The actual lens of the light is completely clear, and somewhat cone-shaped. You can see the shape of the lens in this pic taken with the cover off the light. You can also see how the housing sticks out in front of the lens and reflector, so there’s no way for light to glare back at the driver.
For comparison, I’m holding a Hella 500 on the left and a LightForce 170 on the right. The lights are similar diameters, but the LightForce light is almost twice as deep – it’s about the same size as a KC Daylighter. But, due to it’s polycarbonate and Lexan construction, the LightForce light actually weighs less than the Hella 500.
Here’s a close-up of one of the lights already mounted (and a yellow filter snapped on). The lights I got are the “low mount” version which sit about 5/8″ shorter over all than the “high mount” version – the differene is in the “foot” of the mount.The little arm on top of the mount is part of the focusing mechanism and keeps the housing from rotating when you don’t want it to. The red wires are the yet-to-be-connected leads for the light.
The finished product! I setup the wiring harness using pieces from my old Hella wiring harness and spliced it into my old factory fog light switch. The box the lights come in does have a wiring diagram printed on it, if you’re not already familiar with setting them up.With the housings adjusted all the way in, the lights put out a narrow pencil beam, but with the housing adjusted all the way out, they put out a large, almost flood light beam pattern. 2.5 turns is all it takes to adjust the lights from one extreme to the other.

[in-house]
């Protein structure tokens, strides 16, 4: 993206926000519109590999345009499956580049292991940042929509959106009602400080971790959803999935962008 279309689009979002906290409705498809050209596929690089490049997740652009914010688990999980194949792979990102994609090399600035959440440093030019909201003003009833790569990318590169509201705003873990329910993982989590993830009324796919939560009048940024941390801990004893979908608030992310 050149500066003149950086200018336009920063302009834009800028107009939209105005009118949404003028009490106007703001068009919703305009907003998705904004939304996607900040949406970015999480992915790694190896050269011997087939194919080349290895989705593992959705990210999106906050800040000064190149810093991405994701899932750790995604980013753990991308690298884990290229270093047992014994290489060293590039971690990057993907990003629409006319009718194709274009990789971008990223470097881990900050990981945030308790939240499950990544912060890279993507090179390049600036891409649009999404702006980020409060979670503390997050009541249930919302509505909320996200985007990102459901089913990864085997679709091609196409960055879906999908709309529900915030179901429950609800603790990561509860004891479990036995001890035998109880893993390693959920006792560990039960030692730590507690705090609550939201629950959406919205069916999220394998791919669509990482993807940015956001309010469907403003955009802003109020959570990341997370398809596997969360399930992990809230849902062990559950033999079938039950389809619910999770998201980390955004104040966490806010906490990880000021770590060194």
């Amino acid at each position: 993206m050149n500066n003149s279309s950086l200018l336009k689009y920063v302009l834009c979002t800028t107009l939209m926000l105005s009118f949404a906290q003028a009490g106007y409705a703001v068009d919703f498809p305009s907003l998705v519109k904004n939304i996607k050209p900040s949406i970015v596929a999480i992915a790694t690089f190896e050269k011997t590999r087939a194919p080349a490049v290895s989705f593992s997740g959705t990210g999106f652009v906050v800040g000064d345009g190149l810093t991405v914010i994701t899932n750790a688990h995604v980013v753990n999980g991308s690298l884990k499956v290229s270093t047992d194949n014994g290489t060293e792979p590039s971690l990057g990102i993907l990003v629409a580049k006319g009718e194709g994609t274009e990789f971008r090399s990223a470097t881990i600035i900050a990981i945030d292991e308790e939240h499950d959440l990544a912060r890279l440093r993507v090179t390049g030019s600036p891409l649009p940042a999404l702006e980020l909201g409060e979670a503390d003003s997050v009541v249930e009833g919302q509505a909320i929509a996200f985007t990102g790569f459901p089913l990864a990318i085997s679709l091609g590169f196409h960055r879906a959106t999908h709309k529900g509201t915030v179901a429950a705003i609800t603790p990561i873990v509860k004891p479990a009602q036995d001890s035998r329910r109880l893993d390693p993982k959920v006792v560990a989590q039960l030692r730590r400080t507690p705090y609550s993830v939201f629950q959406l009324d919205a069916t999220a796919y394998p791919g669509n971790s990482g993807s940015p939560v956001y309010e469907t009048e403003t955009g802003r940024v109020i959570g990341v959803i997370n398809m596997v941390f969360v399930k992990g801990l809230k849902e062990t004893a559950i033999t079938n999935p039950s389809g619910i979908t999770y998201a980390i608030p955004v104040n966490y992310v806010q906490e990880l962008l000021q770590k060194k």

The filters are available in a variety of colors – clear, yellow, amber, red, green, blue, infrared (not sure how that one works…), and a solid black. The black is really more of a “for looks” opaque cover, not a filter. The clear and yellow filters are also available in a wide-angle version, which is what mine are.The filters snap onto the housings, similar to the stone guards seen on IPF and PIAA lights, and 2 seconds is about all it takes to swap the filters. They run about $30 for a pair.
The lights themselves run about $200 a pair for the RMDL170’s. Not exactly cheap, but that’s cheaper than any of the Hella Rallye series of lights or any of the high-end lights from IPF and PIAA, and I’d put these LightForce lights up against those others anyday. Especially considering everything you can do with the LightForce lights.Ok, so here’s what you’ve been wanting to see from the beginning… what the lights look like at night. The fence the lights are shining on is about 50′ in front of my Jeep. The top row is with the yellow wide-angle cover on of course, and the bottom row is with the stock clear cover. Going from left to right, the lights are adjusted all the way in, rotated one full turn out, and finally all the way out at 2.5 turns. By setting one light for a broad beam and the other for a narrower beam, you can get the best of both worlds.
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For more information, contact:
P.O. Box 9
127 Wisconsin Street
Orofino, ID 83544